Plans, variances OK'd for new $17.26M police headquarters
Development of the new $17.26 million Sherman Police headquarters passed one of its final hurdles before it can enter construction Tuesday night when plans and variances were approved by the Sherman Planning and Zoning Commission.
Tuesday's approval clears the way for representatives for the project to finalize the remaining parts of the planning phase and develop a guaranteed cost for the project.
"If that price is agreeable with the City Council, we are looking to break ground in the very first part of November," Sherman Police Chief Zachary Flores said Tuesday.
Flores said current estimates put the total project costs at about $17.26 million. These latest estimates include the cost of outfitting and furnishing the building, along with other expenses outside of construction itself.
Under most recent estimates, the department plans to invest $1.41 million in these additional expenses. Furnishing the site is expected to cost about $696,000 while an additional $209,860 will be spent building a communications tower. Police Dispatch will also be getting five new dispatch consoles at a price of $494,569.
If the council approves the finalized price, Flores said crews expect to begin work in early November with an expected completion in early 2023. Flores does not expect much impact to police services during this time, and he will work to ensure a smooth transition once the building is complete.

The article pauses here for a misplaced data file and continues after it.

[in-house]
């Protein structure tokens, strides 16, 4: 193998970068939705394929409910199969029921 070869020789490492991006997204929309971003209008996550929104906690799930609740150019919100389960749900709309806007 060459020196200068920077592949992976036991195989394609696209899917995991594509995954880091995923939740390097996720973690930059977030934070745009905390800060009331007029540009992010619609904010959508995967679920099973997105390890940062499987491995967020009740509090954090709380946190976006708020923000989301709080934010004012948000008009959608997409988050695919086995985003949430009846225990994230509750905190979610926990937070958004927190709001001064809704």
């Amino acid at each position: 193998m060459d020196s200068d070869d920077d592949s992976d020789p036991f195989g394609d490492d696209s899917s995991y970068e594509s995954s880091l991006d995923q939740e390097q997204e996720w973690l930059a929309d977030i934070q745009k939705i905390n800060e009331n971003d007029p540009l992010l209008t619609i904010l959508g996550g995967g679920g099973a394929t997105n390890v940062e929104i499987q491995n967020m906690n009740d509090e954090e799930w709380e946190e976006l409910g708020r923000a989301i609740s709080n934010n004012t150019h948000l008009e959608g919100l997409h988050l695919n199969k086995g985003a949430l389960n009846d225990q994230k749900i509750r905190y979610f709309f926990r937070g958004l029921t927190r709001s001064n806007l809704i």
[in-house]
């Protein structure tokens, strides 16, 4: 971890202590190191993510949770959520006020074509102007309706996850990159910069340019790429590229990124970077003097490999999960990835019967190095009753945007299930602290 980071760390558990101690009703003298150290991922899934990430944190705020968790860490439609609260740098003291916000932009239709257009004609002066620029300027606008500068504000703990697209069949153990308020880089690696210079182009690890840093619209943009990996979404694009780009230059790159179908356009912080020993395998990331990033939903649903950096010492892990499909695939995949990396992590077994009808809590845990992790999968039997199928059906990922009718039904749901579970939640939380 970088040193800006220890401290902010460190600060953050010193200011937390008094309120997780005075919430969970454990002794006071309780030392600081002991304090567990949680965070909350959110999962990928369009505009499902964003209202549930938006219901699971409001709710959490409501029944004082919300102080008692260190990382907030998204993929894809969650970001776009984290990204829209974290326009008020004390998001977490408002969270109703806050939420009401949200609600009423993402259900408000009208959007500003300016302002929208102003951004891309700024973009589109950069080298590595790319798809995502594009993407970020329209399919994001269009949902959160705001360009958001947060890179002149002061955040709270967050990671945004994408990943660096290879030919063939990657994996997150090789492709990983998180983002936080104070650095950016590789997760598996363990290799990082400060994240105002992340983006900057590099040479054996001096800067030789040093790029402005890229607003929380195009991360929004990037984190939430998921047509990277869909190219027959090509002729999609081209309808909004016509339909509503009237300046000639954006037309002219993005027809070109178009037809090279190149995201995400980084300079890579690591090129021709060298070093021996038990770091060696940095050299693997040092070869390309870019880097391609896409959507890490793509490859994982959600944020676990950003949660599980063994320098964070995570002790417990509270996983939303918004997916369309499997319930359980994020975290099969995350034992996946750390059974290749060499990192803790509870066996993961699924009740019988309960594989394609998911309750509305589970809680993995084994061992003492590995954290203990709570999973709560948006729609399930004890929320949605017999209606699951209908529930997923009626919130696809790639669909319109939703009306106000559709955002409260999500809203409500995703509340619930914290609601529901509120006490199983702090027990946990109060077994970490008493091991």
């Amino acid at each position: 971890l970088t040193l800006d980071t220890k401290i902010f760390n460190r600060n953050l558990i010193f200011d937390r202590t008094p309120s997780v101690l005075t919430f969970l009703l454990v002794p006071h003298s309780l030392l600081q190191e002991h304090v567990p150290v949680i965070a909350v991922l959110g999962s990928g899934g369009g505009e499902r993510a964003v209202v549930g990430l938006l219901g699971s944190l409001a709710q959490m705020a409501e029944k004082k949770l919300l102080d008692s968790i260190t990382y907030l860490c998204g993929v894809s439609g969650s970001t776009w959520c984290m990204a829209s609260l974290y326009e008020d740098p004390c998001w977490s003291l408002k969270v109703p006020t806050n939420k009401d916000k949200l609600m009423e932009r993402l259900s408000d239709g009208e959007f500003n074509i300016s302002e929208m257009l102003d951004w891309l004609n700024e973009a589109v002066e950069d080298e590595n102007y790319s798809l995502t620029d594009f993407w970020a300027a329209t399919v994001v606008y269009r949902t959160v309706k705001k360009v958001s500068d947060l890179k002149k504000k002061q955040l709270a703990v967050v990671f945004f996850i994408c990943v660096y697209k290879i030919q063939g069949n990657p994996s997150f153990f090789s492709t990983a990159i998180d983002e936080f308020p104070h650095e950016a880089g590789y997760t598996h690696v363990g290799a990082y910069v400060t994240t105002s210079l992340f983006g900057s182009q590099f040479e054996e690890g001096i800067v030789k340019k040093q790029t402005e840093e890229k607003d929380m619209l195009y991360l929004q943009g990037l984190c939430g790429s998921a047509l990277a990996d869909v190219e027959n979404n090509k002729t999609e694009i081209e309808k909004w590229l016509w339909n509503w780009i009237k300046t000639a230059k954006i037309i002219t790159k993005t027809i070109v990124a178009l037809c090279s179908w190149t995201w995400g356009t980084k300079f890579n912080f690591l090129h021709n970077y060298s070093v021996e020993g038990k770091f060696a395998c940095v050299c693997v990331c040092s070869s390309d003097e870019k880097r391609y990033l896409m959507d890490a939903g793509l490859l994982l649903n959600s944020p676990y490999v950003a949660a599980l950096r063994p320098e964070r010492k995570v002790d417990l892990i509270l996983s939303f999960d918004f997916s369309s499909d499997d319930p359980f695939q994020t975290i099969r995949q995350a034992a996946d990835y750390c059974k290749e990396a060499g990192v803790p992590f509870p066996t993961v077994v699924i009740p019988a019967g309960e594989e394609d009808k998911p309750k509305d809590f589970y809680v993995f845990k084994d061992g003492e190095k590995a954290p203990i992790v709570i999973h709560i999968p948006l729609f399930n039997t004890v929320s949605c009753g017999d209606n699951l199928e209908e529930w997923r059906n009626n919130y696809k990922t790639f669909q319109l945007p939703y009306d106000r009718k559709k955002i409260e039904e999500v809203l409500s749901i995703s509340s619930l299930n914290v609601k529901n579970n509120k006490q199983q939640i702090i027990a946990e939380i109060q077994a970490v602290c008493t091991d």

During Tuesday's meeting, Architect Aaron Babcock, representing Hidell and Associates Architects, presented plans for the 34,000 square-foot building that will sit on 10 acres of land near the intersection of West Travis and Northgate Drive.
Talks about the new station started about two years ago as city officials debated renovating the current station to create additional usable space versus building a new station elsewhere in the city. Current plans call for the current station to be converted into additional city office space once the new station is built.
The new station will take the form of two buildings — a traditional police station and a smaller annex building at the rear. The annex will house some department vehicles, a gym, training facility and special operations team.
Representatives for the project have spent the past few months finalizing the details of the project while making changes to better fit the site, its use and be more financially and logistically efficient. One of the guiding trends in these decisions has been the fluctuating market for construction supplies and steel, Babcock said in June.
"The thing that is impacting this project in particular is steel, all the way to rebar in the foundation system, the cost of concrete, and steel itself," he said.
This has led architects to redesign some aspects of the building, including the foundation. The roof itself has been redesigned to eliminate the need for some joists and rely more on beams. This change came as planners noticed a shortage and backlog of production of these materials.